Research shows letting pets stay in same bed as owners diminishes sleep quality

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(NaturalNews) Pet owners, listen up.

New research presented at the 28th annual meeting of the Associated Professional Sleep Societies indicates that those who share a bed with their furry companions for more than four nights a week have poor sleep quality (1). Specifically, 63 percent of people aren't sleeping well when their pets sleep where they do, based on a series of questions asked of pet owners to determine sleeping habits.

Why it's not advised to have pets share same bed as owners

While many feel that having their pet share the same bed with them is cute and comforting, and therefore more likely to induce a restful state, Dr. Sowjanya Duthuluru, M.D, explains that that's not necessarily the case (1). Dr. Duthuluru says that everything from pet allergens and animals that twitch while dreaming to more obvious disturbances such as barking and meowing can disrupt sleep.

Poor sleep quality is indeed a serious heath issue; researchers have shown there to be a link between inadequate sleep and deteriorating health conditions that affect longevity and even create anxiety (2).

On the positive side, the health benefits of pet ownership

However, pets, while they may not be suited next to people in bed, do extend many health benefits to their human counterparts.

For example, there are many instances in which pet owners have observed unusual behavior in how their pet is interacting with them, only to later be diagnosed with an ailment specifically involving the part of the body that the animal was, for example, excessively head-butting or jumping on (3). There have even been studies done to prove the ability that a pet has to help human health, including a 2011 study from Japan in which a Labrador retriever was 98 percent correct in identifying colorectal cancer by sniffing stool samples and at least 95 percent as accurate as a colonoscopy when smelling someone's breath (3).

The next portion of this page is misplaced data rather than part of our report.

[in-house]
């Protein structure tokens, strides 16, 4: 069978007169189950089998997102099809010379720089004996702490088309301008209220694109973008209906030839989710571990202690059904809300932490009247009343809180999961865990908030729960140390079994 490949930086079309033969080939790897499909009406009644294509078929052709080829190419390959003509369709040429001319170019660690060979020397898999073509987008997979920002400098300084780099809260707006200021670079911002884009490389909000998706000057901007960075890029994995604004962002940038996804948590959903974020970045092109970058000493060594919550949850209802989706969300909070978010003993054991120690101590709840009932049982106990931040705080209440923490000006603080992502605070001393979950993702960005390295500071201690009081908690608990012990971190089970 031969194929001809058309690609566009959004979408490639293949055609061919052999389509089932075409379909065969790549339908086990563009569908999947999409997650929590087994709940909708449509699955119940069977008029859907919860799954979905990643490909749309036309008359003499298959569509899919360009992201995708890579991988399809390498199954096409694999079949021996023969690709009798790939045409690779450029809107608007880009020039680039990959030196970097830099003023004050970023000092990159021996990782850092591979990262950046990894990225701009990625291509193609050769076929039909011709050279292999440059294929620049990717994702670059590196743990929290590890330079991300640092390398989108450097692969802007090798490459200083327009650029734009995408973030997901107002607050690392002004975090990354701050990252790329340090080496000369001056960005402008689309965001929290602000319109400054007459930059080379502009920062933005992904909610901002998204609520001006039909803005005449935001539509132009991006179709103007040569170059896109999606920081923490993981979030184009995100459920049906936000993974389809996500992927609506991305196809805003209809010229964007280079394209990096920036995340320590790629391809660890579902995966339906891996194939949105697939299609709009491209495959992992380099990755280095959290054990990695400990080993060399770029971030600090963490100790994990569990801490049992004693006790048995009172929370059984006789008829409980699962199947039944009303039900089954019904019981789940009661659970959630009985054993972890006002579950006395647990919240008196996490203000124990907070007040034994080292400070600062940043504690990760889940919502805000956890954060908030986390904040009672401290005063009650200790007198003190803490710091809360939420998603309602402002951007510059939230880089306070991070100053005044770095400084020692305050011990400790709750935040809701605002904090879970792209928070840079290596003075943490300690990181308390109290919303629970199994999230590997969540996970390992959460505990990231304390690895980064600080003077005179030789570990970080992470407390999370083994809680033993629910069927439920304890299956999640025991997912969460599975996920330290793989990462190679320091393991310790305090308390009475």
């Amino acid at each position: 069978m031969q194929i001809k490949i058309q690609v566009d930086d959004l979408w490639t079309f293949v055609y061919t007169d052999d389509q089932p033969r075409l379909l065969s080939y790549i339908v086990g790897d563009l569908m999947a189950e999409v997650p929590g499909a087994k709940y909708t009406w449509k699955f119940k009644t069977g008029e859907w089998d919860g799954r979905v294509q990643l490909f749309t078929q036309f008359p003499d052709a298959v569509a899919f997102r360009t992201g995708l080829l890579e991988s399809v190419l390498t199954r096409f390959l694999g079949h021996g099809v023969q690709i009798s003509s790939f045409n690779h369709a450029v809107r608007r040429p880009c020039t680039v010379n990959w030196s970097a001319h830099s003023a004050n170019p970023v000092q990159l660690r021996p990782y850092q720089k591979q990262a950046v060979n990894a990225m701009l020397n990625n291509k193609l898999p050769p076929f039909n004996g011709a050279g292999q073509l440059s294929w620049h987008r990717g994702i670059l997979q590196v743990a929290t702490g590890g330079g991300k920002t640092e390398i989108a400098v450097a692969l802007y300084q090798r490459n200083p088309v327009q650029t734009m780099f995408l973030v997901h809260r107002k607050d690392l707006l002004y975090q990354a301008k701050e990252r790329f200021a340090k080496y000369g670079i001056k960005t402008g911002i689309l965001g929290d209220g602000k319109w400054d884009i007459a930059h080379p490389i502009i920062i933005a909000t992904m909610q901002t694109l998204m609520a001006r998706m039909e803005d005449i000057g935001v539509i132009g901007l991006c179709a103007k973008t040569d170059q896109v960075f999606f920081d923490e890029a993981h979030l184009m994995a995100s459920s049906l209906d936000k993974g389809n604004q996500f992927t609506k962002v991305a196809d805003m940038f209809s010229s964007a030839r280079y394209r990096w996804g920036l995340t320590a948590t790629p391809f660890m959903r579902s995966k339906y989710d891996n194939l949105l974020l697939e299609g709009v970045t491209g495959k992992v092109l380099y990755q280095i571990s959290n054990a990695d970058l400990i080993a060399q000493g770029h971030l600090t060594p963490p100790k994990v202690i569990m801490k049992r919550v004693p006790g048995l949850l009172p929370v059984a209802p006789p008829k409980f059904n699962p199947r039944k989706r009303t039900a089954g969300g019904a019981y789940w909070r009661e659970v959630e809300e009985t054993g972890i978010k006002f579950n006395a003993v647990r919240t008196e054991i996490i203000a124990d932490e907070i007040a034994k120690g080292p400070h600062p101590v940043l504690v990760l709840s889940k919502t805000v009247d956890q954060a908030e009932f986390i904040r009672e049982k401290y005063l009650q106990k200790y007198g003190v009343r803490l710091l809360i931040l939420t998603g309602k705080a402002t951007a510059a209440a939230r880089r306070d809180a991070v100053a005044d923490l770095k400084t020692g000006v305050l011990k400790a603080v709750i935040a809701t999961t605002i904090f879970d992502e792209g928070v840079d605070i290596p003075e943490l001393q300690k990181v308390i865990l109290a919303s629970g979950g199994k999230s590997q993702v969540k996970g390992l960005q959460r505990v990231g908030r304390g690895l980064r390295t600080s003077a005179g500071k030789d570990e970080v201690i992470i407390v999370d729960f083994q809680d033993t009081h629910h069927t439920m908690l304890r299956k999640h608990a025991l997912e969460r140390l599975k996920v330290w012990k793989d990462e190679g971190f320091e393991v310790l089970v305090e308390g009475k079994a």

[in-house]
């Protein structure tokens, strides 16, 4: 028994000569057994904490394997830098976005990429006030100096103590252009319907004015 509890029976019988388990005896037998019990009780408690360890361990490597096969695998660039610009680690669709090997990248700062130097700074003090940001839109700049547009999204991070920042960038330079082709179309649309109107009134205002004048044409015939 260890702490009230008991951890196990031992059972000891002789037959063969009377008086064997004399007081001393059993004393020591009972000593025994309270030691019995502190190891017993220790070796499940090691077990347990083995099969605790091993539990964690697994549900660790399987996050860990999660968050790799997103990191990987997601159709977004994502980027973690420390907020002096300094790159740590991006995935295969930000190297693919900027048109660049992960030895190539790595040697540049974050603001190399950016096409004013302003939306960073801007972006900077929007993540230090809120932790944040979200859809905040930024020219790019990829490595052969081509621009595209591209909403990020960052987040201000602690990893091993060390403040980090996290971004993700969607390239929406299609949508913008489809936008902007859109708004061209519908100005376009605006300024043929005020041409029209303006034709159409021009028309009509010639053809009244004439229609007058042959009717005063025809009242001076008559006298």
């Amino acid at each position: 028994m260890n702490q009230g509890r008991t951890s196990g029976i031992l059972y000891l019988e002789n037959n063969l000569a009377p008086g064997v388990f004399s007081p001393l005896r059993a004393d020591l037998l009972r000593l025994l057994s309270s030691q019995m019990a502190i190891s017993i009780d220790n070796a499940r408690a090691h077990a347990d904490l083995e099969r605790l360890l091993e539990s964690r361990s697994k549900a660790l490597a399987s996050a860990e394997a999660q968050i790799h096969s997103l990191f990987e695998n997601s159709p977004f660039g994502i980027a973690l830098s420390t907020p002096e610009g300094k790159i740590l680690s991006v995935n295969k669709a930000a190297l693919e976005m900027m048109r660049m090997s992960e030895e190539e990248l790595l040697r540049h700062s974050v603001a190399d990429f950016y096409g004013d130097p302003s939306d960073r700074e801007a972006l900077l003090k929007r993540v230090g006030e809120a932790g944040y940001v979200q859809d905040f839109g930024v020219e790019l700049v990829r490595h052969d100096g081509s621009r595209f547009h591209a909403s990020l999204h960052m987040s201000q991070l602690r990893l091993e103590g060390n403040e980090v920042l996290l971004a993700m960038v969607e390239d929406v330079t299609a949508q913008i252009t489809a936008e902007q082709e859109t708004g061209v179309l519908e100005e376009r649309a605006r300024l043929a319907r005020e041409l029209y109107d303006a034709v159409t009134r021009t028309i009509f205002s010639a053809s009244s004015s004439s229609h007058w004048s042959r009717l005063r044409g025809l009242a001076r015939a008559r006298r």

In addition to research showing that pets can identify cancers in humans, they have also been shown to help fight high blood pressure and improve heart health. Glenn N. Levine, M.D., who chairs an American Heart Association (AHA) committee, said that "there are plausible psychological, sociological and physiological reasons to believe that pet ownership might actually have a causal role in decreasing cardiovascular risk." (4)

The AHA has said there is likely a correlation between having a pet and a reduction in obesity, blood pressure and cholesterol in people.

Sources for this article include:





About the author:
A science enthusiast with a keen interest in health nutrition, Antonia has been intensely researching various dieting routines for several years now, weighing their highs and their lows, to bring readers the most interesting info and news in the field. While she is very excited about a high raw diet, she likes to keep a fair and balanced approach towards non-raw methods of food preparation as well.

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